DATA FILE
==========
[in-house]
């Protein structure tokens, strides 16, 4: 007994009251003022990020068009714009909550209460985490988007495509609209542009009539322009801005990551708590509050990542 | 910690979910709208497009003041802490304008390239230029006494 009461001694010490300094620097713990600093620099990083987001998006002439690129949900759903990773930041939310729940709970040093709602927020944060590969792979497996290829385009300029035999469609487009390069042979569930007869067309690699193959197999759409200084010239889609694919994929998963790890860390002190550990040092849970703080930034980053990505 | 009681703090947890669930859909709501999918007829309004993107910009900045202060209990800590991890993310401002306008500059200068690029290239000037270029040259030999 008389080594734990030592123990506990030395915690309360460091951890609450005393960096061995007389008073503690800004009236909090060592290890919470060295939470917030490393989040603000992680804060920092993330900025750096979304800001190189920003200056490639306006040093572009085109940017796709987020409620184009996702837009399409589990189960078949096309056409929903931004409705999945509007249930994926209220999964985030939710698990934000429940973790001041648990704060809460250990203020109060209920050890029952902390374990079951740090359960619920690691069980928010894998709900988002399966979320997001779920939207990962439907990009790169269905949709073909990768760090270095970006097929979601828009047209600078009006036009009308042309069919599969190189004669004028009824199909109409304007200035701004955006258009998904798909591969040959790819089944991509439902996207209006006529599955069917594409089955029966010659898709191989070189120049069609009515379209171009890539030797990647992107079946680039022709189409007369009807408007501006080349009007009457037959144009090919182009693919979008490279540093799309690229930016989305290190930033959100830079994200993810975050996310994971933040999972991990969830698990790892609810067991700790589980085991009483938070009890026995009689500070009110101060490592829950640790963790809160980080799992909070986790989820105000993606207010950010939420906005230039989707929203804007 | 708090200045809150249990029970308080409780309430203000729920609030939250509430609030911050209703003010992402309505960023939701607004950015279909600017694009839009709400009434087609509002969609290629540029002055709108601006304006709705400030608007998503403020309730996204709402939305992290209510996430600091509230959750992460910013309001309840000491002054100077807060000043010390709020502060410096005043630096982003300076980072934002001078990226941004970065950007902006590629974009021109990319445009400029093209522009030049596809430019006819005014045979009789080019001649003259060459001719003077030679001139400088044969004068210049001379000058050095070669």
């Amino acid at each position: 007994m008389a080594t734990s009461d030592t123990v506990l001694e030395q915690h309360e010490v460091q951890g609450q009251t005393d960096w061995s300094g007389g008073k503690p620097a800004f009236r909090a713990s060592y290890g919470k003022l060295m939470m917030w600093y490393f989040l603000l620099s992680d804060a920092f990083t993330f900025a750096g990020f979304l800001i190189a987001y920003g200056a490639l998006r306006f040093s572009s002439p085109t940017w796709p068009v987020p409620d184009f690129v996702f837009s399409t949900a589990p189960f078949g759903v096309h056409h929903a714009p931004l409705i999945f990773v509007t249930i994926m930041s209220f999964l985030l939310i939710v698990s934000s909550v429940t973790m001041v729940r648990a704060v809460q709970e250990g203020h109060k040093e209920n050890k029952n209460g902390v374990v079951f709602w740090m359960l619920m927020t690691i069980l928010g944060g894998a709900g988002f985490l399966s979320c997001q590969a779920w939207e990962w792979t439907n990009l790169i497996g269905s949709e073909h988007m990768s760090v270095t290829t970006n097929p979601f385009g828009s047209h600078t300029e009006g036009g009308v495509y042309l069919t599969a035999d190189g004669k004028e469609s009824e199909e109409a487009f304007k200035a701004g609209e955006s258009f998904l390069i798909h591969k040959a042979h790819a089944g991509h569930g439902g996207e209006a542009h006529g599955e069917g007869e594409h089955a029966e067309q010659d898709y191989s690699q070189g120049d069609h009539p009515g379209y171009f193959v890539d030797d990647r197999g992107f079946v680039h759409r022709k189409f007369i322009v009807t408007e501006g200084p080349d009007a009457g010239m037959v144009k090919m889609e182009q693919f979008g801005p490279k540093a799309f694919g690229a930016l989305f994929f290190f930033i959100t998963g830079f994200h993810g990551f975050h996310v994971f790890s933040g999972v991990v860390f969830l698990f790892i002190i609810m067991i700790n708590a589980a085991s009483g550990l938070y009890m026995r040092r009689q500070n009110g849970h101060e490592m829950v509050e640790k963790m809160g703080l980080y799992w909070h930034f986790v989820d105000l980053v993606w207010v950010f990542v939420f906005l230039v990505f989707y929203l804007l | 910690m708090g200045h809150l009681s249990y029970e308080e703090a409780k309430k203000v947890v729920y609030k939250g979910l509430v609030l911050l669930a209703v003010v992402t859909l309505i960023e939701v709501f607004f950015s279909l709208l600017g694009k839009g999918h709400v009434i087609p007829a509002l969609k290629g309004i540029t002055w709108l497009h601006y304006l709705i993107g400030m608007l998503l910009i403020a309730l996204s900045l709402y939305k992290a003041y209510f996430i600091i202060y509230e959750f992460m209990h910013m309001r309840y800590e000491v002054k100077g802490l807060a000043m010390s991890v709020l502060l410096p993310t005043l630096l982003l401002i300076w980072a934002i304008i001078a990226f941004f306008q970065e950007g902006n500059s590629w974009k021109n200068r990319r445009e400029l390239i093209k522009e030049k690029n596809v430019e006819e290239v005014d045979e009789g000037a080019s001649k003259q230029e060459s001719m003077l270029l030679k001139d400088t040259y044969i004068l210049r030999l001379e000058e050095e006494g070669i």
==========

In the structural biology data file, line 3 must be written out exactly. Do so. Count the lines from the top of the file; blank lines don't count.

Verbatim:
């Amino acid at each position: 007994m008389a080594t734990s009461d030592t123990v506990l001694e030395q915690h309360e010490v460091q951890g609450q009251t005393d960096w061995s300094g007389g008073k503690p620097a800004f009236r909090a713990s060592y290890g919470k003022l060295m939470m917030w600093y490393f989040l603000l620099s992680d804060a920092f990083t993330f900025a750096g990020f979304l800001i190189a987001y920003g200056a490639l998006r306006f040093s572009s002439p085109t940017w796709p068009v987020p409620d184009f690129v996702f837009s399409t949900a589990p189960f078949g759903v096309h056409h929903a714009p931004l409705i999945f990773v509007t249930i994926m930041s209220f999964l985030l939310i939710v698990s934000s909550v429940t973790m001041v729940r648990a704060v809460q709970e250990g203020h109060k040093e209920n050890k029952n209460g902390v374990v079951f709602w740090m359960l619920m927020t690691i069980l928010g944060g894998a709900g988002f985490l399966s979320c997001q590969a779920w939207e990962w792979t439907n990009l790169i497996g269905s949709e073909h988007m990768s760090v270095t290829t970006n097929p979601f385009g828009s047209h600078t300029e009006g036009g009308v495509y042309l069919t599969a035999d190189g004669k004028e469609s009824e199909e109409a487009f304007k200035a701004g609209e955006s258009f998904l390069i798909h591969k040959a042979h790819a089944g991509h569930g439902g996207e209006a542009h006529g599955e069917g007869e594409h089955a029966e067309q010659d898709y191989s690699q070189g120049d069609h009539p009515g379209y171009f193959v890539d030797d990647r197999g992107f079946v680039h759409r022709k189409f007369i322009v009807t408007e501006g200084p080349d009007a009457g010239m037959v144009k090919m889609e182009q693919f979008g801005p490279k540093a799309f694919g690229a930016l989305f994929f290190f930033i959100t998963g830079f994200h993810g990551f975050h996310v994971f790890s933040g999972v991990v860390f969830l698990f790892i002190i609810m067991i700790n708590a589980a085991s009483g550990l938070y009890m026995r040092r009689q500070n009110g849970h101060e490592m829950v509050e640790k963790m809160g703080l980080y799992w909070h930034f986790v989820d105000l980053v993606w207010v950010f990542v939420f906005l230039v990505f989707y929203l804007l | 910690m708090g200045h809150l009681s249990y029970e308080e703090a409780k309430k203000v947890v729920y609030k939250g979910l509430v609030l911050l669930a209703v003010v992402t859909l309505i960023e939701v709501f607004f950015s279909l709208l600017g694009k839009g999918h709400v009434i087609p007829a509002l969609k290629g309004i540029t002055w709108l497009h601006y304006l709705i993107g400030m608007l998503l910009i403020a309730l996204s900045l709402y939305k992290a003041y209510f996430i600091i202060y509230e959750f992460m209990h910013m309001r309840y800590e000491v002054k100077g802490l807060a000043m010390s991890v709020l502060l410096p993310t005043l630096l982003l401002i300076w980072a934002i304008i001078a990226f941004f306008q970065e950007g902006n500059s590629w974009k021109n200068r990319r445009e400029l390239i093209k522009e030049k690029n596809v430019e006819e290239v005014d045979e009789g000037a080019s001649k003259q230029e060459s001719m003077l270029l030679k001139d400088t040259y044969i004068l210049r030999l001379e000058e050095e006494g070669i």